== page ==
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Who said: “We are here to celebrate the completion of the first survey of the entire human genome. Without a doubt, this is the most important, most wondrous map ever produced by human kind.”
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Home > Category Index for Science Quotations > Category Index S > Category: Sum Up

Sum Up Quotes (3 quotes)

If I were forced to sum up in one sentence what the Copenhagen interpretation says to me, it would be “Shut up and calculate!”
In column, 'Reference Frame: What’s Wrong with this Pillow', Physics Today (Apr 1989), 9. The Copenhagen interpretation refers to quantum mechanics. Mermin has since asked, 'Could Feynman Have Said This?', in Physics Today (May 2004), 10, if Richard Feynman may have used the “Shut up and calculate” retort first, since there were numerous examples giving that attribution on the web. To date (6 Jun 2015), no response supporting Feynman as a source has ever been received by Mermin. This was confirmed in an email to the Webmaster, which stated, “Nobody ever sent me any evidence that Feynman had said it. I’ve concluded that he didn’t, but it’s hard to prove a negative.” The reasonable conclusion is that this would almost certainly be a misattribution by the so-called Matthew effect to a more-famous person. Even seen attributed to Paul Dirac! In a Physics Forum web post (28 May 2014) The Austrian remembers being taught by a QM lecturer who liked using the quote, but added: “there is not much else to do in QM anyway.”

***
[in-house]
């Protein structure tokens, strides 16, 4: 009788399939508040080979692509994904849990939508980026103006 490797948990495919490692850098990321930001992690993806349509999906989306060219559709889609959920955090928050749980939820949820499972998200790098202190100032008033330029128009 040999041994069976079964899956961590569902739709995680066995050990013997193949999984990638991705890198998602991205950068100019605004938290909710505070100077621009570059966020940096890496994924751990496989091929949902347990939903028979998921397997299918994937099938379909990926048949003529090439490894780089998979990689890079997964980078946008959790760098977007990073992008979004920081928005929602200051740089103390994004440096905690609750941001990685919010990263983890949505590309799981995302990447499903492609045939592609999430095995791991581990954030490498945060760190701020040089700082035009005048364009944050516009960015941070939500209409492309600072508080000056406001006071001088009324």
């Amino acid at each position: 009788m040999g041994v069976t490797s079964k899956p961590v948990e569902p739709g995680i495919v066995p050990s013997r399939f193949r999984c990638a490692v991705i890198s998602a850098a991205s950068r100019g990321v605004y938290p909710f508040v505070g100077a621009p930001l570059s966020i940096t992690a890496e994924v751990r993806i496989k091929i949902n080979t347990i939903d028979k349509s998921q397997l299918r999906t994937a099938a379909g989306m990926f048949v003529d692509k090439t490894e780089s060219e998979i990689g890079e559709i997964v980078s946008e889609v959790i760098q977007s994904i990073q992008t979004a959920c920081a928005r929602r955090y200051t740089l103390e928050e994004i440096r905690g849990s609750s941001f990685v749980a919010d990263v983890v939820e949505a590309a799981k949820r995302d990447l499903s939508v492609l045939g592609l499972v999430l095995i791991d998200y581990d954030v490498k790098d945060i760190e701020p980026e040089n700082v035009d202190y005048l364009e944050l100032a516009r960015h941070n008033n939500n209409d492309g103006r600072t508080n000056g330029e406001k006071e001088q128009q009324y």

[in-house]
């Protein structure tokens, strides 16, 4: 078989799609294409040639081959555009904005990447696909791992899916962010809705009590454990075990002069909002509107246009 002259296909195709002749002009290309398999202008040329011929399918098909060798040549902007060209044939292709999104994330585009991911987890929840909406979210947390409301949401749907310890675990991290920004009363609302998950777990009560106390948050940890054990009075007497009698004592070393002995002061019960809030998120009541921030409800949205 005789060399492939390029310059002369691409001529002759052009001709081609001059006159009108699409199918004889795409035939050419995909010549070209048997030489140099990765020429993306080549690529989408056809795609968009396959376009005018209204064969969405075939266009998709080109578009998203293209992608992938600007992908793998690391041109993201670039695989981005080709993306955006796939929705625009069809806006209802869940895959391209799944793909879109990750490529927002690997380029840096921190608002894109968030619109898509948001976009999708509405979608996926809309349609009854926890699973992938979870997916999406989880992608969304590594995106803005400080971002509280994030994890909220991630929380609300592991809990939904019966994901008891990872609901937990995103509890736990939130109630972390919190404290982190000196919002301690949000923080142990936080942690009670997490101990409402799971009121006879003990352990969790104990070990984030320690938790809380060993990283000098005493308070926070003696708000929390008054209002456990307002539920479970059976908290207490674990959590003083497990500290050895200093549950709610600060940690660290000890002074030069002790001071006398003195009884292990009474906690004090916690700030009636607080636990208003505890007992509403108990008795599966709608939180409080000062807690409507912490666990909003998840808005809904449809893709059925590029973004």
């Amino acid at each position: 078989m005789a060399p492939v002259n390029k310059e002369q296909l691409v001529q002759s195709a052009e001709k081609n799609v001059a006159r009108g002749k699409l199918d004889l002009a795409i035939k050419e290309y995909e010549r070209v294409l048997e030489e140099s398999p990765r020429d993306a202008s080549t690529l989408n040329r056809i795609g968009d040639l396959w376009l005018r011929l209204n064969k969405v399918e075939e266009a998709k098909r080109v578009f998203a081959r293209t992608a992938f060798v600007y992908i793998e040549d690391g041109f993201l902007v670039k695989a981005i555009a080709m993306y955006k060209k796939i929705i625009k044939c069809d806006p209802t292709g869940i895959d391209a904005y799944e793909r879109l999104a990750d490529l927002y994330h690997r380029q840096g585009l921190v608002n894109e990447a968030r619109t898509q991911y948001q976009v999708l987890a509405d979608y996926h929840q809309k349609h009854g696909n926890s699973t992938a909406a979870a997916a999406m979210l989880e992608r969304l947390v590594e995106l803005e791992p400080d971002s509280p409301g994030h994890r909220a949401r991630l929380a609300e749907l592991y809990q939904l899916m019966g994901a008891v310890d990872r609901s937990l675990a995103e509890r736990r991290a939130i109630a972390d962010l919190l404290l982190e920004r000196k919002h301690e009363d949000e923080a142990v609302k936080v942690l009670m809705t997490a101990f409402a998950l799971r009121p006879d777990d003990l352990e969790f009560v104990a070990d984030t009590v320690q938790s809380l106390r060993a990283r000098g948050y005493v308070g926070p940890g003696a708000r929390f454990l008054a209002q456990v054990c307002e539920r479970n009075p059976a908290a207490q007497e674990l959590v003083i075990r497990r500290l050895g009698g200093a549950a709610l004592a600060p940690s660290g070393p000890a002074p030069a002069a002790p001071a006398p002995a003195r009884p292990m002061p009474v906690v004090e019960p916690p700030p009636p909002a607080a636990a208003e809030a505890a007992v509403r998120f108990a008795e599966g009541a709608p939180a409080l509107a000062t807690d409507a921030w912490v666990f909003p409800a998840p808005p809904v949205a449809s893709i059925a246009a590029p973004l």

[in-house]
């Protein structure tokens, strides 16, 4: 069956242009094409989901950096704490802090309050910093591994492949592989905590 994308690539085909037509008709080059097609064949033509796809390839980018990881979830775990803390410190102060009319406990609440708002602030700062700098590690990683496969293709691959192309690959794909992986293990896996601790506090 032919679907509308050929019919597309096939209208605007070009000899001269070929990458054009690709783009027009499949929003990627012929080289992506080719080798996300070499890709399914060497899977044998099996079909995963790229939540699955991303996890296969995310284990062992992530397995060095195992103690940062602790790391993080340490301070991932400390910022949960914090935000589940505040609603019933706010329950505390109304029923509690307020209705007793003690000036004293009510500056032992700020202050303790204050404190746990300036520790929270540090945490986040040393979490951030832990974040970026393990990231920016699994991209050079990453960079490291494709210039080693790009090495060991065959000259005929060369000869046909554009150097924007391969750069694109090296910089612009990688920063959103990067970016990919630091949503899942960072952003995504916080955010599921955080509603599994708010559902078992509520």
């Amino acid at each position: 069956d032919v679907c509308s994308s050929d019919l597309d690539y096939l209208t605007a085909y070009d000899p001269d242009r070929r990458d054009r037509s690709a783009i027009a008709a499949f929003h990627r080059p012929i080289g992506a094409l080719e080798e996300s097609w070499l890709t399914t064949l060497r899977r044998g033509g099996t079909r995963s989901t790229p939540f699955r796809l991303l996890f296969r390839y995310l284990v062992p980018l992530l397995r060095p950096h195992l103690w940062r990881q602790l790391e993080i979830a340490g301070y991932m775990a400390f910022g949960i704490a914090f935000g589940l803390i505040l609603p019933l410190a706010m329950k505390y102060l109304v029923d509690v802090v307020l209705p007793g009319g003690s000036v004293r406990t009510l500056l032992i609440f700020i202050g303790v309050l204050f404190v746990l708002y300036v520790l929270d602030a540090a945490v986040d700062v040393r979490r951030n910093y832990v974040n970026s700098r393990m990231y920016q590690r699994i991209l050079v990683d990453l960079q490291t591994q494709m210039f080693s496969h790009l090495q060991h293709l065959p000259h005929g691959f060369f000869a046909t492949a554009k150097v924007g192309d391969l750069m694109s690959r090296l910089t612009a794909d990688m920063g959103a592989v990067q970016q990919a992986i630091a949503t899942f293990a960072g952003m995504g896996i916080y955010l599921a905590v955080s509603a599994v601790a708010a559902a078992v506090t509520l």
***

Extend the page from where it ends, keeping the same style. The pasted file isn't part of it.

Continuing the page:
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Such is the substance of my faith; and if I were to sum up my credo in a single word, it would be that proud motto of Fustel de Coulanges, Quaero, I seek to learn.
From Conclusion of Presidential Address (29 Dec 1950) read at the annual dinner of the American Historical Association, Chicago, 'Faith of a Historian', The American Historical Review (Jan 1951), 56, No. 2, 261-275.
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Thus, we have three principles for increasing adequacy of data: if you must work with a single object, look for imperfections that record historical descent; if several objects are available, try to render them as stages of a single historical process; if processes can be directly observed, sum up their effects through time. One may discuss these principles directly or recognize the ‘little problems’ that Darwin used to exemplify them: orchids, coral reefs, and worms–the middle book, the first, and the last.
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Carl Sagan Thumbnail In science it often happens that scientists say, 'You know that's a really good argument; my position is mistaken,' and then they would actually change their minds and you never hear that old view from them again. They really do it. It doesn't happen as often as it should, because scientists are human and change is sometimes painful. But it happens every day. I cannot recall the last time something like that happened in politics or religion. (1987) -- Carl Sagan
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